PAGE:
And the net balance between the amortization and capitalization?

Louis Camilleri -- Chief Executive Officer

PP&E.

Martino de Ambroggi -- Equita -- Analyst

Sorry, should be zero?

Louis Camilleri -- Chief Executive Officer

No, I mean the net balance -- sorry, maybe I didn't get your question, can you please repeat?

Martino de Ambroggi -- Equita -- Analyst

Yeah. Just you mentioned what is the amount of the capitalized R&D...

Louis Camilleri -- Chief Executive Officer

Yeah.

Martino de Ambroggi -- Equita -- Analyst

...but taking into account the amortization of the capitalized R&D of the previous years, in the past four quarters you've had...

Louis Camilleri -- Chief Executive Officer

The amortization of the R&D is approximately EUR120 million, slightly less than that.

Martino de Ambroggi -- Equita -- Analyst

Which is for '18?

Louis Camilleri -- Chief Executive Officer

For '18, yes.

Martino de Ambroggi -- Equita -- Analyst

And is it growing, I suppose, in ' 19?

Louis Camilleri -- Chief Executive Officer

Yeah. With the pace of the capital expenditure.

Martino de Ambroggi -- Equita -- Analyst

Okay, Thank you.

Louis Camilleri -- Chief Executive Officer

You're welcome.

Operator

Thank you. Your next question comes from the line of Thomas Besson from Kepler Cheuvreux. Thank you. Please ask your question.

Thomas Besson -- Kepler Cheuvreux -- Analyst

Thank you very much. I have two quick questions on your EBIT bridge, please. Can you say a few words about the evolution of industrial costs and R&D in the context of about 20% increase in your volumes between '18 and '19, both SG&A and industrial costs and R&D have been almost maintained, can you who actually explain how you do that, and what we should expect for 2019? This is the first question.

Louis Camilleri -- Chief Executive Officer

What we expect in terms of the development of SG&A for 2019 is an increase, as I mentioned in my comments, while we expect R&D expenses to be more or less in line with 2018.

Thomas Besson -- Kepler Cheuvreux -- Analyst

Okay. Can you talk about the FX impact you await -- you -- we should anticipate for 2019? It will be more negative than I would had in mind for '18. Is it going to be more neutral in '19 or again a headwind?

Louis Camilleri -- Chief Executive Officer

As I said in my comments, the targets we have discussed -- disclosed today are based on the assumption that overall throughout the year the foreign exchange scenario is more or less in line with the one we have seen in 2018.

Thomas Besson -- Kepler Cheuvreux -- Analyst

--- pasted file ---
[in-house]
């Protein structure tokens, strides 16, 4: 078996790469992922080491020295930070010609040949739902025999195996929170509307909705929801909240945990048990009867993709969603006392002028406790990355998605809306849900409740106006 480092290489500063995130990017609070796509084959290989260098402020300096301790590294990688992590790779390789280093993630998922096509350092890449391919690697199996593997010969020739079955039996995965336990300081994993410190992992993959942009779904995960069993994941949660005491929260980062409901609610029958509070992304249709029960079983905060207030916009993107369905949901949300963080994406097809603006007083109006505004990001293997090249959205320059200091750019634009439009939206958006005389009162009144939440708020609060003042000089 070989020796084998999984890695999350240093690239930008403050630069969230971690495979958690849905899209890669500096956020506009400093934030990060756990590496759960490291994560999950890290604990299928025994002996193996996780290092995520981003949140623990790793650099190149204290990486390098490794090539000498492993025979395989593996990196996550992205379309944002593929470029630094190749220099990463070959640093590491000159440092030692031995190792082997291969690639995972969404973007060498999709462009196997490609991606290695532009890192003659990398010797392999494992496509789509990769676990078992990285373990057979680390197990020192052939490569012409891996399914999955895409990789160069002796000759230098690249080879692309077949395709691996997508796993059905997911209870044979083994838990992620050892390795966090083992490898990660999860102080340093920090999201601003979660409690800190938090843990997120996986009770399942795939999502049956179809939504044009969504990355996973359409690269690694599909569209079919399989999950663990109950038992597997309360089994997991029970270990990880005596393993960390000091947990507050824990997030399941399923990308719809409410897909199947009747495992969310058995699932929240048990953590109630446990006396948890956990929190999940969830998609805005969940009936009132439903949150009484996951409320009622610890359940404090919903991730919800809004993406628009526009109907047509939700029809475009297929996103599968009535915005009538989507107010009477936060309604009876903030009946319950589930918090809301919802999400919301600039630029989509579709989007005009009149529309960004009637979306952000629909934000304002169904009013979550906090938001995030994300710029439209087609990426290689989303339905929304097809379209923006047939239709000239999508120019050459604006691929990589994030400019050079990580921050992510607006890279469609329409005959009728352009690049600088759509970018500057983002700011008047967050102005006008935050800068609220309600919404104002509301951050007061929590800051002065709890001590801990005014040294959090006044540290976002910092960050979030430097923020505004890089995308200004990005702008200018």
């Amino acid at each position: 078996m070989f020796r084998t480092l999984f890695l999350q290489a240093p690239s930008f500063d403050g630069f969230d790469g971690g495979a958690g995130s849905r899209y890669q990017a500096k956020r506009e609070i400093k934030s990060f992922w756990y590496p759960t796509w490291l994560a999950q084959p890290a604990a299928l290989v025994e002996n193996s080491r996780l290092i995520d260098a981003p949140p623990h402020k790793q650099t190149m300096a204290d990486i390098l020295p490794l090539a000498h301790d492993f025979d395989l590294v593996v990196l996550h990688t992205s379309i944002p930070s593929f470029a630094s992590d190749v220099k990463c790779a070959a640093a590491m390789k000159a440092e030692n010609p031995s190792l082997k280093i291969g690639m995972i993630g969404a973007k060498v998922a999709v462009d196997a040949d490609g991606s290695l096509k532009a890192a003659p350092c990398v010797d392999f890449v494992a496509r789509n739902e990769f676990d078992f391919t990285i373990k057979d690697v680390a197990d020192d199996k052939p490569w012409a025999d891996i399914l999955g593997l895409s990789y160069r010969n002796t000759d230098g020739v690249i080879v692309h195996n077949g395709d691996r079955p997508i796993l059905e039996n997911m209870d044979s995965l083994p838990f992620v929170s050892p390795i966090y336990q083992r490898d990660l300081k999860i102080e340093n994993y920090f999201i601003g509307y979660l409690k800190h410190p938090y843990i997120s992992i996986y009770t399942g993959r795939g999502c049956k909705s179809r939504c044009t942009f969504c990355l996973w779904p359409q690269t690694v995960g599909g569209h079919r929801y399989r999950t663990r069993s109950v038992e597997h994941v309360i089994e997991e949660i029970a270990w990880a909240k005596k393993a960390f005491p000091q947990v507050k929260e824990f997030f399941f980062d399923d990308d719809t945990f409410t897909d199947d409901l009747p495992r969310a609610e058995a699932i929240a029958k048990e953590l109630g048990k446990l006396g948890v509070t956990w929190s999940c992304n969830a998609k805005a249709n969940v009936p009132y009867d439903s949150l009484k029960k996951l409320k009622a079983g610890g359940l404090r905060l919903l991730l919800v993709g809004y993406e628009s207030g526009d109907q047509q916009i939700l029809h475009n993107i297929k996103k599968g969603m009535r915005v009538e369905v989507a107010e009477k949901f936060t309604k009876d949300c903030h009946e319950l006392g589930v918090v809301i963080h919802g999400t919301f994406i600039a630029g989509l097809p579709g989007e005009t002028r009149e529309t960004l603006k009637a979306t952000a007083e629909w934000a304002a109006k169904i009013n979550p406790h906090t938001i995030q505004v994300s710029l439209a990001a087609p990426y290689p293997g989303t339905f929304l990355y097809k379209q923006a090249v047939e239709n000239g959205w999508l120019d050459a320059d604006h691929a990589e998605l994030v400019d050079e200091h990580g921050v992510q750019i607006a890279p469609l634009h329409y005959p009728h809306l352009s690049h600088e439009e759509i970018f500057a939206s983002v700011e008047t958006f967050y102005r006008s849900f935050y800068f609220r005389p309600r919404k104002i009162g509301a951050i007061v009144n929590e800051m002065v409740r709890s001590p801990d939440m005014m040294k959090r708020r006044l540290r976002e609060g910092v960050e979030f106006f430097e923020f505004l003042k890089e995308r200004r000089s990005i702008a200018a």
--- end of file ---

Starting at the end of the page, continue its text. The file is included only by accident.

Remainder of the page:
Which would mean therefore neutral effect on your bridge?

Antonio Picca Piccon -- Chief Financial Officer

Correct.

Louis Camilleri -- Chief Executive Officer

Yeah, neutral.

Thomas Besson -- Kepler Cheuvreux -- Analyst

Thank you.

Operator

Your next question comes from the line of Raghav Gupta from Citi. Please ask your question.

Raghav Gupta -- Citi -- Analyst

Thank you. Good afternoon. I just wanted to shift the conversation a bit to the non-core revenue side. You gave very few details at the CMD, because the strategy was not finalized and you was still developing a framework, I think, what you would? Have you had sufficient time to think about this? And how might you leverage the brand to generate additional profit for Ferrari? That's the first one. Thank you.

Louis Camilleri -- Chief Executive Officer

Well, thank you for that question. Clearly, it's still work in progress. We are finalizing the strategy. There's been a lot of work done and the first step is clean up of what we have, as I mentioned in my opening remarks. So in fact we are sort of cleaning up the portfolio, taking out various products that have our brand on it and also terminating some license agreements and all staff base, we will then grow. My sense is that, by this summer, we will have a very clear strategy and we will be focused on execution.

Raghav Gupta -- Citi -- Analyst

Okay. So we can expect perhaps something on that in Q3 in terms of an announcement of the strategy that confer in terms of timing?

Louis Camilleri -- Chief Executive Officer

Yes, that's fair.

Raghav Gupta -- Citi -- Analyst

Okay, great. And then Mr. Camilleri, I heard what you said in your opening remarks about residual values remaining solid and then kind of within your predictions, I was just really hoping to press a little bit more on this, when I look at classic car pricing it seems to have come under a pressure, and what impact is this having if at all on your interactions with costumers?

Louis Camilleri -- Chief Executive Officer

None. Residuals of -- that we look at across the globe are essentially in line with our expectations. I don't know what you're looking at in terms of classics, but the results I've seen in auctions of -- recent auctions in terms of classics, the prices have held up pretty well. Some prices have actually, for certain models, hit record levels.

Raghav Gupta -- Citi -- Analyst

Okay. All right. And then on the Patent Box, can I just have a quick clarification in terms of what impact you're expecting for 2019, please?

Louis Camilleri -- Chief Executive Officer

You may assume in the region of EUR50 million, more or less, in line with the impact of 2018 P&L, OK?

Raghav Gupta -- Citi -- Analyst

Perfect. Thank you very much.

Louis Camilleri -- Chief Executive Officer

Thank you.

Operator

Thank you. Your next question comes from the line of Stephen Reitman from Societe Generale. Please ask your question.